Purposeful gazing and vergence control for active vision

Research output: Contribution to journalArticlepeer-review

2 Scopus citations


The purposeful-gazing capability of active vision offers advantages to many manufacturing tasks. This paper discusses the problems associated with purposeful gazing and fixation of attention for active vision. In binocular active vision, gazing at a selected target refers to directing the visual axes to capture the target in the (appropriate part of) the visual field by both sensors (cameras), and holding gaze refers to directing the visual axes of the sensors so as to maintain the target or point of interest in the visual field of both sensors. This paper proposes solutions to the important problems involved in gaze stabilization by developing techniques for vergence error extraction, and vergence servo control. Vergence is the tilt movement process of two visual sensors (in a binocular system) in opposite directions to fixate at a selected point. Binocular gazing is realized by decreasing the disparity which represents the vergence error. In order to obtain the disparity for extraction of vergence error, a phase-based approach that robustly and efficiently estimates vergence disparity is developed. To control vergence, we present a dual sampling-rate approach for vision-sensor-based dynamic servo control.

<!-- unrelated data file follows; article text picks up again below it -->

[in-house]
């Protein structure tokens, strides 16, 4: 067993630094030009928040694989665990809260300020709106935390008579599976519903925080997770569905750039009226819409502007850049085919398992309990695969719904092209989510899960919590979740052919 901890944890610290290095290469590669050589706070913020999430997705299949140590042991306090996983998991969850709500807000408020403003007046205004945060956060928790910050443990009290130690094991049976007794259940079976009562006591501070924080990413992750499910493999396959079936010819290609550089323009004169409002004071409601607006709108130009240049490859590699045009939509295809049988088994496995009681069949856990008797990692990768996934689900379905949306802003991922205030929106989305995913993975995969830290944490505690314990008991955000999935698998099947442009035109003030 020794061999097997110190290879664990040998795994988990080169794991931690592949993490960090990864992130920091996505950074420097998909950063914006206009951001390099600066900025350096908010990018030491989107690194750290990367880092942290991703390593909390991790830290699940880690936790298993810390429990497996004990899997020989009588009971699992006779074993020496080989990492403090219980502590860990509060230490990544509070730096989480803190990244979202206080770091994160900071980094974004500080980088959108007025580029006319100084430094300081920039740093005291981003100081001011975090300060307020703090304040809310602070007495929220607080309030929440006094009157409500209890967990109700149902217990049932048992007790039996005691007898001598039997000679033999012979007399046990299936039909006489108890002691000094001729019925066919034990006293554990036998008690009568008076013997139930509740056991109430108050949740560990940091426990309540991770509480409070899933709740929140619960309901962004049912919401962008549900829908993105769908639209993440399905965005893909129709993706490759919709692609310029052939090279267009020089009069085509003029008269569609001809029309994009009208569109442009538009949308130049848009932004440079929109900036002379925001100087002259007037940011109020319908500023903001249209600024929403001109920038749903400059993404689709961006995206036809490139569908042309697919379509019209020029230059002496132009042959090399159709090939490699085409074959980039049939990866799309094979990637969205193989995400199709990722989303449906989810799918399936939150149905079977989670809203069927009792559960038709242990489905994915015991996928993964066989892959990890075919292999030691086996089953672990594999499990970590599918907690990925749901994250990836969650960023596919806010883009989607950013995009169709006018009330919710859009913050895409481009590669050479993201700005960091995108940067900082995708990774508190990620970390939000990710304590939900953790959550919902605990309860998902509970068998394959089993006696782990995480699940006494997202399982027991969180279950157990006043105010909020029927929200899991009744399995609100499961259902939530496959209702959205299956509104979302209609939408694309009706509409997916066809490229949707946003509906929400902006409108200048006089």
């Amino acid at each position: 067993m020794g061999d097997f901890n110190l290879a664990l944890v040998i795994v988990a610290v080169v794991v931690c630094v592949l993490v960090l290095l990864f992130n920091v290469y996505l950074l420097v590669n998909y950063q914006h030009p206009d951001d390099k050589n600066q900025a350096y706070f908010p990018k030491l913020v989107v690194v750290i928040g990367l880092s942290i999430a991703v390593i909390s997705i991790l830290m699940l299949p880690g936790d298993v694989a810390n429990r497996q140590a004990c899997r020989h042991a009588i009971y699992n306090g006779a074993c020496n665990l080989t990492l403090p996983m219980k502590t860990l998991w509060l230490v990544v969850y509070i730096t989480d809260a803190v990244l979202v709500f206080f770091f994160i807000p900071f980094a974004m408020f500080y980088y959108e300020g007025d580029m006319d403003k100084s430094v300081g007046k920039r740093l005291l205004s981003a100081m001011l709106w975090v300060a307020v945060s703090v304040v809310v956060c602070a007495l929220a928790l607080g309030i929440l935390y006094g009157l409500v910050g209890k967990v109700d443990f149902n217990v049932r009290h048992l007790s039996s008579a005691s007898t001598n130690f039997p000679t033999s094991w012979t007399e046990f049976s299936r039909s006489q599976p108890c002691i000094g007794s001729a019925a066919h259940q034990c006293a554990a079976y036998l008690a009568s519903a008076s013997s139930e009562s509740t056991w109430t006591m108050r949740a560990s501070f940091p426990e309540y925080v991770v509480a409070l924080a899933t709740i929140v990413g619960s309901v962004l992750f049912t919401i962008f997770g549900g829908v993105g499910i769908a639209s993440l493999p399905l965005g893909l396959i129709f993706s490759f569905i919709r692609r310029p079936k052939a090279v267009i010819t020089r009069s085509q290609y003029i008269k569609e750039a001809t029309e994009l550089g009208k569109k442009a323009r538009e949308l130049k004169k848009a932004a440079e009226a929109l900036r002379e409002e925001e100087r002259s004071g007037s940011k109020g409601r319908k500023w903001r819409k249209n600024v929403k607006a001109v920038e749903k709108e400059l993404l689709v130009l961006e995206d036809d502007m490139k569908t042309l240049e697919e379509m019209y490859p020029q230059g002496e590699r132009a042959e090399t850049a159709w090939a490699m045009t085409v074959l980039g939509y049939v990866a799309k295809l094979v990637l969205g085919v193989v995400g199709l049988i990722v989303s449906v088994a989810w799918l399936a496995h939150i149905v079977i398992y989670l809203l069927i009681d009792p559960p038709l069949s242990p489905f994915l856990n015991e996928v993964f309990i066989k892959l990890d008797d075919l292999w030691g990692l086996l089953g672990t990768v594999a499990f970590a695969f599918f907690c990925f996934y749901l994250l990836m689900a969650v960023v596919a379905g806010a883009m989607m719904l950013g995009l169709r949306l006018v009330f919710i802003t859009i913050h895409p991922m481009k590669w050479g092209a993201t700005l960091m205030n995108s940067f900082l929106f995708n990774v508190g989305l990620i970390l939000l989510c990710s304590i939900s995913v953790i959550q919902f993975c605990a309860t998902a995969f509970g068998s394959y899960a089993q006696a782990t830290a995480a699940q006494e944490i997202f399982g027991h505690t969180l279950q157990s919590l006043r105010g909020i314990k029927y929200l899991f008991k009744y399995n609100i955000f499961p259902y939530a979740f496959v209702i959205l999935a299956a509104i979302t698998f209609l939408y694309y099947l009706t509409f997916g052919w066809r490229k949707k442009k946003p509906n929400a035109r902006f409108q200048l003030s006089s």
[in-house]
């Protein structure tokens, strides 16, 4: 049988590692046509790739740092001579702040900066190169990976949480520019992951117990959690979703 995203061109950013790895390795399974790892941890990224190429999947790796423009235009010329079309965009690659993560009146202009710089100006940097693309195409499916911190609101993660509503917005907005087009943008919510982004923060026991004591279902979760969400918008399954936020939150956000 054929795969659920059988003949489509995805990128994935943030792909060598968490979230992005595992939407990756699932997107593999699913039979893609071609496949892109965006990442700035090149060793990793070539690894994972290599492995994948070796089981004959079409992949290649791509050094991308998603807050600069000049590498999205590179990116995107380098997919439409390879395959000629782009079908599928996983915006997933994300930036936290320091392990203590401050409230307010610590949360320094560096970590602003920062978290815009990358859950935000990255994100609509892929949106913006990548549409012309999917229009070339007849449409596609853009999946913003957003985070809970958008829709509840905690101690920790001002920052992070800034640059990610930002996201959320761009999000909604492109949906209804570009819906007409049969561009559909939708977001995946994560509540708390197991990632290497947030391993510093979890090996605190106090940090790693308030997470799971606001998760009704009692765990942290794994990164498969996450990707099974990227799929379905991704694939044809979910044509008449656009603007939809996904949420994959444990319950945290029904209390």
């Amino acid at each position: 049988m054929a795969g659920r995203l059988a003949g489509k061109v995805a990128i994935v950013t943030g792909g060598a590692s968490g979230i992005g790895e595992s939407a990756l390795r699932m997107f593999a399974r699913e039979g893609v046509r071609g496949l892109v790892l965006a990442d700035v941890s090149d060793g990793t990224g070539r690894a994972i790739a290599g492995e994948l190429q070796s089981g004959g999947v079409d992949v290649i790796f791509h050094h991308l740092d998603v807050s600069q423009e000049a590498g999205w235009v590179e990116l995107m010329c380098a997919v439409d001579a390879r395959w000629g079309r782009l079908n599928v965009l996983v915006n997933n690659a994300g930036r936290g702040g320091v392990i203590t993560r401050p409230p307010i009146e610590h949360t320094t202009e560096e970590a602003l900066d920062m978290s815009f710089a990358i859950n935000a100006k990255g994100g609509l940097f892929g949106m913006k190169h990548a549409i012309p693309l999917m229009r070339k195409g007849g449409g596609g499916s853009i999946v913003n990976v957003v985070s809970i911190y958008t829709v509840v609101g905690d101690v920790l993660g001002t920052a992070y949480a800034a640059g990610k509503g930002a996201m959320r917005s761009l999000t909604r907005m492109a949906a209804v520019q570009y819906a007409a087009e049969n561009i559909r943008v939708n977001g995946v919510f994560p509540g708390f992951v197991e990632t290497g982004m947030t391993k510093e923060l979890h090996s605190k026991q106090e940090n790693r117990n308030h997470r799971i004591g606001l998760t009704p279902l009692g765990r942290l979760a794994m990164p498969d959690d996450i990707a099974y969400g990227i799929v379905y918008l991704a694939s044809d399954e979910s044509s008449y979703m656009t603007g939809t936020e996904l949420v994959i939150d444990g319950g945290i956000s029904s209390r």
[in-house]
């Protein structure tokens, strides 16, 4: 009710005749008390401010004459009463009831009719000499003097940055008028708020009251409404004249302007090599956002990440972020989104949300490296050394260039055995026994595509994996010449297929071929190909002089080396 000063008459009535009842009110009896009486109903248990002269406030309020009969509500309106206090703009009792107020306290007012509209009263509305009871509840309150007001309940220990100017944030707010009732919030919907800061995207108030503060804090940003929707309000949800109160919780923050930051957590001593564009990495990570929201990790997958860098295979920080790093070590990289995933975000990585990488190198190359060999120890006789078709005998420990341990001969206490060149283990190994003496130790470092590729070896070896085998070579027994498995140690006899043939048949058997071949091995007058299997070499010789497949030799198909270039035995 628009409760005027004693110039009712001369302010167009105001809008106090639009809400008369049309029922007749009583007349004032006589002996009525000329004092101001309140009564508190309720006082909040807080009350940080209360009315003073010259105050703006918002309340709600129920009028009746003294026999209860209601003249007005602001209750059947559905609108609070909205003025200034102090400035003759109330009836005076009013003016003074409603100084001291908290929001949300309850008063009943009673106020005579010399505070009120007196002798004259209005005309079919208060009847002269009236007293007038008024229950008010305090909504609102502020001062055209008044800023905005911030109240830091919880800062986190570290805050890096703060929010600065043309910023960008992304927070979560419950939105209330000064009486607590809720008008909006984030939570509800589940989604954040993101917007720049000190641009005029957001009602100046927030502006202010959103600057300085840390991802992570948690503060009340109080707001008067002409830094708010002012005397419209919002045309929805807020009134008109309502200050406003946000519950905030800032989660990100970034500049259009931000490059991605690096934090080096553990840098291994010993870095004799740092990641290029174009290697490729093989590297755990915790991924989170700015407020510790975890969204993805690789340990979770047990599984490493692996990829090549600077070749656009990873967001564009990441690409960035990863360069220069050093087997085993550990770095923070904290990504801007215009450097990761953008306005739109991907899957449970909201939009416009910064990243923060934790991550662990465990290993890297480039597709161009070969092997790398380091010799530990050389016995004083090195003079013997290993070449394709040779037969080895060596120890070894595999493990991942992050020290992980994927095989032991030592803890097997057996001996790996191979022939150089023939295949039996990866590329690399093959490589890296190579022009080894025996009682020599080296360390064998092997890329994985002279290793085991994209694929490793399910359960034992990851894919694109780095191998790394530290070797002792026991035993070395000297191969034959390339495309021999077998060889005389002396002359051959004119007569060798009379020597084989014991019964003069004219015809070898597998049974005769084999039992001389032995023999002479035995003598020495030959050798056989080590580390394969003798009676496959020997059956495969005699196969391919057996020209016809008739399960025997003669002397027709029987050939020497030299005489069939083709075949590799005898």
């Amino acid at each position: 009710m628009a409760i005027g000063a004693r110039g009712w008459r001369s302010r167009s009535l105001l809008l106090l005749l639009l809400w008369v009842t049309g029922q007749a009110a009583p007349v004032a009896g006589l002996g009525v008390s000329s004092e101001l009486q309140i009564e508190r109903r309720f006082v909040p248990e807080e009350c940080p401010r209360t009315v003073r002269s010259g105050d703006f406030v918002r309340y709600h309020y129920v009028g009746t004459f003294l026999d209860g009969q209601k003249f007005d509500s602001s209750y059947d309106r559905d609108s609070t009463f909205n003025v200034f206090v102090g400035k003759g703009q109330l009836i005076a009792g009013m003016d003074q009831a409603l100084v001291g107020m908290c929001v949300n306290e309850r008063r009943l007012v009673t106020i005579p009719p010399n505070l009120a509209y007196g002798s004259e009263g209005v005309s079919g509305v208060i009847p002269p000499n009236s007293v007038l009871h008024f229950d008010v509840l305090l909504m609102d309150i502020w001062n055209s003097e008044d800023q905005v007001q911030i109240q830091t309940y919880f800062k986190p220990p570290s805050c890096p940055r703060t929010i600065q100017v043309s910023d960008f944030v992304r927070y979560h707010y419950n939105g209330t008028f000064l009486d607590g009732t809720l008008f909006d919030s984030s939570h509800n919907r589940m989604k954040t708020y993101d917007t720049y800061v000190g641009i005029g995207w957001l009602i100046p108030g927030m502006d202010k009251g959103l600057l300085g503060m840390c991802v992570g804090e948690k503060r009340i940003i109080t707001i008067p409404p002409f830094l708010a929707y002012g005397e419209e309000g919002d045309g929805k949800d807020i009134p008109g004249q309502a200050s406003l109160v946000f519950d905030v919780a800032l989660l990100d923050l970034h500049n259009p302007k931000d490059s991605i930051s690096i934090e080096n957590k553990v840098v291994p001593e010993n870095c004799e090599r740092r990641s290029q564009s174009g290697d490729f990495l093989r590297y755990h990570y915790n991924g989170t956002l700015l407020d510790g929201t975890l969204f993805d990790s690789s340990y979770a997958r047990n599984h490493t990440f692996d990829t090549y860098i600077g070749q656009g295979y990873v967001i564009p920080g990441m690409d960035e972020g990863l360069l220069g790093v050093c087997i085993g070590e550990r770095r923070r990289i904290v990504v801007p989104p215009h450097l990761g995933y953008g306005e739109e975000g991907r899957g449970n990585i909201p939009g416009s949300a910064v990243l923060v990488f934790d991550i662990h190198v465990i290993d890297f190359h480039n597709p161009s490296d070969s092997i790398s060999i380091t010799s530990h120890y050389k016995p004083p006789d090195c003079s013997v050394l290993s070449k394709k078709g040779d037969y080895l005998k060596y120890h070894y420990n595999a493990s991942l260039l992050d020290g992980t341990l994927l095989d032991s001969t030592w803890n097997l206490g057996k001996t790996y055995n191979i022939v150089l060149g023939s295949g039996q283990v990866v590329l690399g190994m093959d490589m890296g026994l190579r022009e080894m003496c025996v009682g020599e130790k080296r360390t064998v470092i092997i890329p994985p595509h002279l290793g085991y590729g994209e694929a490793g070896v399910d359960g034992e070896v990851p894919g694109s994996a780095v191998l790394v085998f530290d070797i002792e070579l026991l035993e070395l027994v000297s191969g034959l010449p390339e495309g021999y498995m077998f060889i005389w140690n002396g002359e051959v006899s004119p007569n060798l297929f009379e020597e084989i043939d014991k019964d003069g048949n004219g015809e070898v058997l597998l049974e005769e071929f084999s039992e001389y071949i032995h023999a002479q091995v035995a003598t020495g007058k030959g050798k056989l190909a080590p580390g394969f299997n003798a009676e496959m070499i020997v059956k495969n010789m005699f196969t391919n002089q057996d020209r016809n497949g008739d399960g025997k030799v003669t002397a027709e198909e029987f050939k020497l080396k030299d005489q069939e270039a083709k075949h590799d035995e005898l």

Original languageEnglish (US)
Pages (from-to)135-155
Number of pages21
JournalRobotics and Computer-Integrated Manufacturing
Issue number2
StatePublished - Jun 1996


  • Active vision
  • Gaze stabilization
  • Purposeful gazing
  • Vergence
  • Vision-based dynamic control

ASJC Scopus subject areas

  • Control and Systems Engineering
  • Software
  • General Mathematics
  • Computer Science Applications
  • Industrial and Manufacturing Engineering


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